Passing lights.

One light.One light lost explains what darkness truly is.

Got wind tonight of the news that a friend of my father’s had passed away this afternoon. His name was Bobot Meru. A photographer as well, he and my dad were in constant communication over the past few days, planning for an exhibit for which they would sell their prints to benefit the survivors of Typhoon Yolanda.

He suffered his second stroke and breathed his last en route to the hospital. His wife was with him. Friends online were told a few hours earlier of his hospitalization but were surprised to find that he was no more. The life and force of this exhibit, this movement, this effort to better other’s lives perished in less than an hour. That’s how suddenly Death glides into our constantly changing, ever-moving lives.

One light lost and I understand, finally, the depth of a nation losing thousands more.

I think of the death toll for the storm and catch myself able to function despite the rising numbers. We’ve moved past five thousand and until now, it’s been a statistic to me. Loss often is. We die as easily as others are born–yet here it is, the immense river of loss that flows into the ocean of life.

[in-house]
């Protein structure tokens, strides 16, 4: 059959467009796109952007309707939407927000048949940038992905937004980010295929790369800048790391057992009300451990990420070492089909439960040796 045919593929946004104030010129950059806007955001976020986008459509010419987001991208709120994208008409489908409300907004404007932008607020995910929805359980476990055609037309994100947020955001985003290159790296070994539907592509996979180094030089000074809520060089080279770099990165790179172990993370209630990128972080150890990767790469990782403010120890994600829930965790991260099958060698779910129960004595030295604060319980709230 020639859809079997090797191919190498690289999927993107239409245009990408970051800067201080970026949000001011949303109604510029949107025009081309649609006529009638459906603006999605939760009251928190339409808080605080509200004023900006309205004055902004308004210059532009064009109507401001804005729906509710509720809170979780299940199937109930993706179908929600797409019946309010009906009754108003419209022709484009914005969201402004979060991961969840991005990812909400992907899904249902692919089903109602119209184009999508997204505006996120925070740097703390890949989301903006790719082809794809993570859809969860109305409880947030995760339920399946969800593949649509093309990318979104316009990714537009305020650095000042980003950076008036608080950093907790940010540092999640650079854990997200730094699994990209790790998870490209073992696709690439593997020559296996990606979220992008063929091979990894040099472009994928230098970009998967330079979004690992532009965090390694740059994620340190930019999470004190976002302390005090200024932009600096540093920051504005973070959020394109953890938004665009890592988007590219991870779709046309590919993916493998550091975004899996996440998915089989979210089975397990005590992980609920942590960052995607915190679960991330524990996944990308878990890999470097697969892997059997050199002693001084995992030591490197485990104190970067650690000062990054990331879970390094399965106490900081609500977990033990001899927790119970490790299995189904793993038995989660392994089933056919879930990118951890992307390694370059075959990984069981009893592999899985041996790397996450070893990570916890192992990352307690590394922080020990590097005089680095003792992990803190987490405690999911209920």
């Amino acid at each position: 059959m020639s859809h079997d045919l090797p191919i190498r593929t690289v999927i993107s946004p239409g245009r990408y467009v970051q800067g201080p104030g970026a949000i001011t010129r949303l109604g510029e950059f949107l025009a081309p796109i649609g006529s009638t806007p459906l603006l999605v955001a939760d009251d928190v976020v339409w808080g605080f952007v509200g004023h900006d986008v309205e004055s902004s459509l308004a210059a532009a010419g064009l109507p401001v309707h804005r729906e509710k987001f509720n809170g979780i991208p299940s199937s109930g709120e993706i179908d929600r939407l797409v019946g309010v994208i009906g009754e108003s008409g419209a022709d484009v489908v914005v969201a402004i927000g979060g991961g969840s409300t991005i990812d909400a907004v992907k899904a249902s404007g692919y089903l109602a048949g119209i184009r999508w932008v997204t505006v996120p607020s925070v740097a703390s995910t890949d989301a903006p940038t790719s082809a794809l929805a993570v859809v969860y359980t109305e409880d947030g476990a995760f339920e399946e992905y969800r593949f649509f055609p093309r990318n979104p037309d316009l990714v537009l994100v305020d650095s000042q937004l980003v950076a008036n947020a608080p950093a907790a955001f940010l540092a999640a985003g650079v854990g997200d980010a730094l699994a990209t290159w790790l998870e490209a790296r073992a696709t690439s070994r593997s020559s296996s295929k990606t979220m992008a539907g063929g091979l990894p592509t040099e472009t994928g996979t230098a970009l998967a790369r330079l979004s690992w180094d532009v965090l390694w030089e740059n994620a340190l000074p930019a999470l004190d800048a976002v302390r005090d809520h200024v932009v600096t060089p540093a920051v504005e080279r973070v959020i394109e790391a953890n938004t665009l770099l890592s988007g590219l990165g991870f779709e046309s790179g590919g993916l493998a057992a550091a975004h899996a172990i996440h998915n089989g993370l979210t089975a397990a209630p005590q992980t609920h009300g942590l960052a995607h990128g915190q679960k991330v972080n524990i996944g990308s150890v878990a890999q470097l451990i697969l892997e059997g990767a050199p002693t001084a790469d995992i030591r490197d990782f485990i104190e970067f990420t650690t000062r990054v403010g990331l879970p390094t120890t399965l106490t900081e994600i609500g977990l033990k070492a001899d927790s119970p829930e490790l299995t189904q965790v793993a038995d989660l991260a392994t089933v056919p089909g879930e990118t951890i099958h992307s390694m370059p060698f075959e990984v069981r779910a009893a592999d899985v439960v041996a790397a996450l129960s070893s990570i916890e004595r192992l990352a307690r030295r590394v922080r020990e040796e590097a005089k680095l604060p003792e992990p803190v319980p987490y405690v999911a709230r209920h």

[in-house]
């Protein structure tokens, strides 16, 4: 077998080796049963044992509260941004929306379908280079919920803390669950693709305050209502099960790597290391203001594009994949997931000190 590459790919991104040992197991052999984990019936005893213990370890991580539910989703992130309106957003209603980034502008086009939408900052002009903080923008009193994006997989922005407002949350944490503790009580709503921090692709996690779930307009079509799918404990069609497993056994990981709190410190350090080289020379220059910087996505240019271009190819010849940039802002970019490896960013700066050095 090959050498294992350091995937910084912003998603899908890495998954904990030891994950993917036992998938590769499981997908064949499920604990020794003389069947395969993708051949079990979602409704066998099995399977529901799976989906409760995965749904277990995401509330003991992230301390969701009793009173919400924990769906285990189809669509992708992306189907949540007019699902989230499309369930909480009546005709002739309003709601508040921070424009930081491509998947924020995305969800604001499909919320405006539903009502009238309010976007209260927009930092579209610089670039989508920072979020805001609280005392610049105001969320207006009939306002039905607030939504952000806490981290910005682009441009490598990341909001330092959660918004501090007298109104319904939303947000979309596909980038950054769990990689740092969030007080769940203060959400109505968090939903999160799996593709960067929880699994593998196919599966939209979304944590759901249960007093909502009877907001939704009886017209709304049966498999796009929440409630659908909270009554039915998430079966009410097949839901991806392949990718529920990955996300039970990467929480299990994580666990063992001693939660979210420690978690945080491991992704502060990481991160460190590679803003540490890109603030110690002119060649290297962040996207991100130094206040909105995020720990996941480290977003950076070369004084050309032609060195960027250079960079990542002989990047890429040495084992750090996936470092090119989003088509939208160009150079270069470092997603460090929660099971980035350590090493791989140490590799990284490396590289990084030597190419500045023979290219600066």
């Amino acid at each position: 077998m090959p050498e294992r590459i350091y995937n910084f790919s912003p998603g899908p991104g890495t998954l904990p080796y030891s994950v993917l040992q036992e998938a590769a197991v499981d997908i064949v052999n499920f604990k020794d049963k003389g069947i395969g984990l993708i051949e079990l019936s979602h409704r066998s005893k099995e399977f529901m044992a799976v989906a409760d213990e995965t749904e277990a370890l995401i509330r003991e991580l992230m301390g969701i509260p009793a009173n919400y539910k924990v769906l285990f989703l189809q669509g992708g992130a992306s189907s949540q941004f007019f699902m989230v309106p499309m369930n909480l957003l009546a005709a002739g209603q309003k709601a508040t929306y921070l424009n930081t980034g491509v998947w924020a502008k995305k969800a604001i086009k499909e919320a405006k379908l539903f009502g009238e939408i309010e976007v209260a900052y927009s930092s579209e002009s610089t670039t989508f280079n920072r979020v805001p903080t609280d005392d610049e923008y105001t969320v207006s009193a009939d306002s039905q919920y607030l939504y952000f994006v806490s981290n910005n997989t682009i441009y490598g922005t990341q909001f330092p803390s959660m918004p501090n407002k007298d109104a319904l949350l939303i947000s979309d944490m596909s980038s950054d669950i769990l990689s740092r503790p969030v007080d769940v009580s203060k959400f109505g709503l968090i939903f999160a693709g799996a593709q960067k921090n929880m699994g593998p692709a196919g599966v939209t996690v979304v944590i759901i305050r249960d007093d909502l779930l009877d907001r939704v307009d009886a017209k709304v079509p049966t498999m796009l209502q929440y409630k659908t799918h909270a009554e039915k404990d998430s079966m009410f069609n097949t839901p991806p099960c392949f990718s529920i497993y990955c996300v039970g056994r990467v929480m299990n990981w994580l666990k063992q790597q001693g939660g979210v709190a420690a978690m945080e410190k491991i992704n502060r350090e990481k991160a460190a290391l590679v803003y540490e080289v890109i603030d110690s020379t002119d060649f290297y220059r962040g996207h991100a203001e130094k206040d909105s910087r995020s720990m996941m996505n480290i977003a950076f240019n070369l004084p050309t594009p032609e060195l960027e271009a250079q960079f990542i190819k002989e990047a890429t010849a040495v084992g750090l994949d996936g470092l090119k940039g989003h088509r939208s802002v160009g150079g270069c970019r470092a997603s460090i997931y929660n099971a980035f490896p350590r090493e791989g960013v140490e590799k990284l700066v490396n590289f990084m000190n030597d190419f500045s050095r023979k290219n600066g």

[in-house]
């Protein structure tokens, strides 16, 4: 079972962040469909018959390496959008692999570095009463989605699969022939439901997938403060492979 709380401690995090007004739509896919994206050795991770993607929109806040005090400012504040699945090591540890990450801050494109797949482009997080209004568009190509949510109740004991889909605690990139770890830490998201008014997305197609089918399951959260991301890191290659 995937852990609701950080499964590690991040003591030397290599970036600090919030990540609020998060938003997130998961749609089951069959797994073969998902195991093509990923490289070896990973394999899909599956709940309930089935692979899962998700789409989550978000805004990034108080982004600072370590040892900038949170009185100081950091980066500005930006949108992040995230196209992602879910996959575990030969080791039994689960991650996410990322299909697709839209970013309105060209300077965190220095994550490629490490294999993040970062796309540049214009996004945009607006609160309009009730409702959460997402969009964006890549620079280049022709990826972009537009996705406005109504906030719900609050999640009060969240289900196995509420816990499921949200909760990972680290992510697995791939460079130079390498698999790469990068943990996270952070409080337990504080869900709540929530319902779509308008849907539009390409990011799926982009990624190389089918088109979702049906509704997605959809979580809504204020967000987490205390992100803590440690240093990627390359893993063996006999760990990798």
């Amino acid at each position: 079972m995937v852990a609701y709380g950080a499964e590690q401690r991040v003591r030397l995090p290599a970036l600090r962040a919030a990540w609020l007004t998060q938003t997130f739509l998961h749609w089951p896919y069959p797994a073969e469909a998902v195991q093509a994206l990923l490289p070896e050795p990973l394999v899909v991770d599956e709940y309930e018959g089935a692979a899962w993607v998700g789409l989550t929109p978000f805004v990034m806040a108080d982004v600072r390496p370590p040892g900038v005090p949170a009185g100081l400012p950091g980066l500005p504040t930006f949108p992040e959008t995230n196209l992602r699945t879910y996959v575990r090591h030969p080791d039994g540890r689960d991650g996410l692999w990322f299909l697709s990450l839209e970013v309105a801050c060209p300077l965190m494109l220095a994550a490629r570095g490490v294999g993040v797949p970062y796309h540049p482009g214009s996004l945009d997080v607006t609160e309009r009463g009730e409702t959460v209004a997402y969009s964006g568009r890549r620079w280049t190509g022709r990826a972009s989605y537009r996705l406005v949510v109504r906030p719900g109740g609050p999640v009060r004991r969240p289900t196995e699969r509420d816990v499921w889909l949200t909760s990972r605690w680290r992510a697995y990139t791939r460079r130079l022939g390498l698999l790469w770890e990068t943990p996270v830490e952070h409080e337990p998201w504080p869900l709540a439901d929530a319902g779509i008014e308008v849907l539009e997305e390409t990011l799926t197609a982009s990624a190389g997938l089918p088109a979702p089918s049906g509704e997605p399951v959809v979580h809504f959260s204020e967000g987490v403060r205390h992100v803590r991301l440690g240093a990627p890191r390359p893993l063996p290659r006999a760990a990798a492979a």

Earlier this year, I lit this candle and set it off into the Ganges. As soon as it sailed, the child who passed it on pulled my sleeve for 30 rupees. I was shocked. This ritual so solemn of lighting a blessed ball of wax and setting it to sail the waters where India’s people have come to die was stalled by a little girl barely ten years old. I argued pointlessly with her and refused to pay. Life goes on, she seems to have told me. It does, it really does. Meanwhile, the boatman has paddled away. We traversed the expanse of the river.

At a distance, I watched as the tiny light sailed away, following the current. The sun was about to set and all my hopes were pegged on a small strip of foil upon which a light burns brightly into the night.

2 thoughts on “Passing lights.

  1. Ailen says:

    I was taken aback when I read your Facebook post, Nash. A friend of mine is a Meru and has a photographer dad, so I prayed that it wasn’t his father… An SMS later confirmed that it was.😦 We visited the family last night and I think I’m still in a bit of shock. But it’s nice to know that the exhibit’s pushing through (I think Shell bought all the photos – awesome).

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